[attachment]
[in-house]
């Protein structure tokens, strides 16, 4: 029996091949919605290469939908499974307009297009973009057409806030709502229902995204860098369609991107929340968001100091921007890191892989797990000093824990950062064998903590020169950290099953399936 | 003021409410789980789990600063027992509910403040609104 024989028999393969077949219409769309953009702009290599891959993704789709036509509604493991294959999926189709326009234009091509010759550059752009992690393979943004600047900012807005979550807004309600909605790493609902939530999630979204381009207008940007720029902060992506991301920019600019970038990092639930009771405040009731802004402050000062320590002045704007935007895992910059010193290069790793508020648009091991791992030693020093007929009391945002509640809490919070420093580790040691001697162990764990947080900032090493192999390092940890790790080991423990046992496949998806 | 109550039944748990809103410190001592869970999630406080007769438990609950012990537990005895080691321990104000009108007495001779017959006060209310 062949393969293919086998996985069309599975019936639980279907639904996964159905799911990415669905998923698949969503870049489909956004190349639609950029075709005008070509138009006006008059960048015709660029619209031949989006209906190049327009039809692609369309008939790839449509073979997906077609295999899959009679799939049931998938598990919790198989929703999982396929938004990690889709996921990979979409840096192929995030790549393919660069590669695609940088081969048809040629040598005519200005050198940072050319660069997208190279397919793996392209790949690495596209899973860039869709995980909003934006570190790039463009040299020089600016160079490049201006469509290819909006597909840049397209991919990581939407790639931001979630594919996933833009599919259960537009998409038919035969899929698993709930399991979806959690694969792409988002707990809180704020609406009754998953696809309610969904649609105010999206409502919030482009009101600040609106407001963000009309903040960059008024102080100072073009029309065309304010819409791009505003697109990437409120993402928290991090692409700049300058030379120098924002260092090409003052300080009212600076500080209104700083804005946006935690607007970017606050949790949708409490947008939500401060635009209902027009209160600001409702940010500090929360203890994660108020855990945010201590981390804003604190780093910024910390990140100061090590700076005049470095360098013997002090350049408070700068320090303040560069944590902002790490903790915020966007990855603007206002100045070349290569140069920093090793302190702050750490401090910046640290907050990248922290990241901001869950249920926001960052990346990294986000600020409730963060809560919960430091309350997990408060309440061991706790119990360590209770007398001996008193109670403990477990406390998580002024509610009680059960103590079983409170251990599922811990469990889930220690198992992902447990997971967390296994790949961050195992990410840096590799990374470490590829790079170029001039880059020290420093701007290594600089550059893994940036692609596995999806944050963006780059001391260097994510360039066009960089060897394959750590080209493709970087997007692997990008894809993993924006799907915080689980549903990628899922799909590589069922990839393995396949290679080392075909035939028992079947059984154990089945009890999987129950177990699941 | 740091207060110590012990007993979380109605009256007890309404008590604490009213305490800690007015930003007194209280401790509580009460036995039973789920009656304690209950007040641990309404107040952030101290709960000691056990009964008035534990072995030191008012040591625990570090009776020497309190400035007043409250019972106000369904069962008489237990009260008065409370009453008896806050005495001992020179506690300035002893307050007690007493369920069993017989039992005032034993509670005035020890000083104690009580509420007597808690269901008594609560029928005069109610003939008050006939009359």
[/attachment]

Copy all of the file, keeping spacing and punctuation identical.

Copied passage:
[in-house]
């Protein structure tokens, strides 16, 4: 029996091949919605290469939908499974307009297009973009057409806030709502229902995204860098369609991107929340968001100091921007890191892989797990000093824990950062064998903590020169950290099953399936 | 003021409410789980789990600063027992509910403040609104 024989028999393969077949219409769309953009702009290599891959993704789709036509509604493991294959999926189709326009234009091509010759550059752009992690393979943004600047900012807005979550807004309600909605790493609902939530999630979204381009207008940007720029902060992506991301920019600019970038990092639930009771405040009731802004402050000062320590002045704007935007895992910059010193290069790793508020648009091991791992030693020093007929009391945002509640809490919070420093580790040691001697162990764990947080900032090493192999390092940890790790080991423990046992496949998806 | 109550039944748990809103410190001592869970999630406080007769438990609950012990537990005895080691321990104000009108007495001779017959006060209310 062949393969293919086998996985069309599975019936639980279907639904996964159905799911990415669905998923698949969503870049489909956004190349639609950029075709005008070509138009006006008059960048015709660029619209031949989006209906190049327009039809692609369309008939790839449509073979997906077609295999899959009679799939049931998938598990919790198989929703999982396929938004990690889709996921990979979409840096192929995030790549393919660069590669695609940088081969048809040629040598005519200005050198940072050319660069997208190279397919793996392209790949690495596209899973860039869709995980909003934006570190790039463009040299020089600016160079490049201006469509290819909006597909840049397209991919990581939407790639931001979630594919996933833009599919259960537009998409038919035969899929698993709930399991979806959690694969792409988002707990809180704020609406009754998953696809309610969904649609105010999206409502919030482009009101600040609106407001963000009309903040960059008024102080100072073009029309065309304010819409791009505003697109990437409120993402928290991090692409700049300058030379120098924002260092090409003052300080009212600076500080209104700083804005946006935690607007970017606050949790949708409490947008939500401060635009209902027009209160600001409702940010500090929360203890994660108020855990945010201590981390804003604190780093910024910390990140100061090590700076005049470095360098013997002090350049408070700068320090303040560069944590902002790490903790915020966007990855603007206002100045070349290569140069920093090793302190702050750490401090910046640290907050990248922290990241901001869950249920926001960052990346990294986000600020409730963060809560919960430091309350997990408060309440061991706790119990360590209770007398001996008193109670403990477990406390998580002024509610009680059960103590079983409170251990599922811990469990889930220690198992992902447990997971967390296994790949961050195992990410840096590799990374470490590829790079170029001039880059020290420093701007290594600089550059893994940036692609596995999806944050963006780059001391260097994510360039066009960089060897394959750590080209493709970087997007692997990008894809993993924006799907915080689980549903990628899922799909590589069922990839393995396949290679080392075909035939028992079947059984154990089945009890999987129950177990699941 | 740091207060110590012990007993979380109605009256007890309404008590604490009213305490800690007015930003007194209280401790509580009460036995039973789920009656304690209950007040641990309404107040952030101290709960000691056990009964008035534990072995030191008012040591625990570090009776020497309190400035007043409250019972106000369904069962008489237990009260008065409370009453008896806050005495001992020179506690300035002893307050007690007493369920069993017989039992005032034993509670005035020890000083104690009580509420007597808690269901008594609560029928005069109610003939008050006939009359």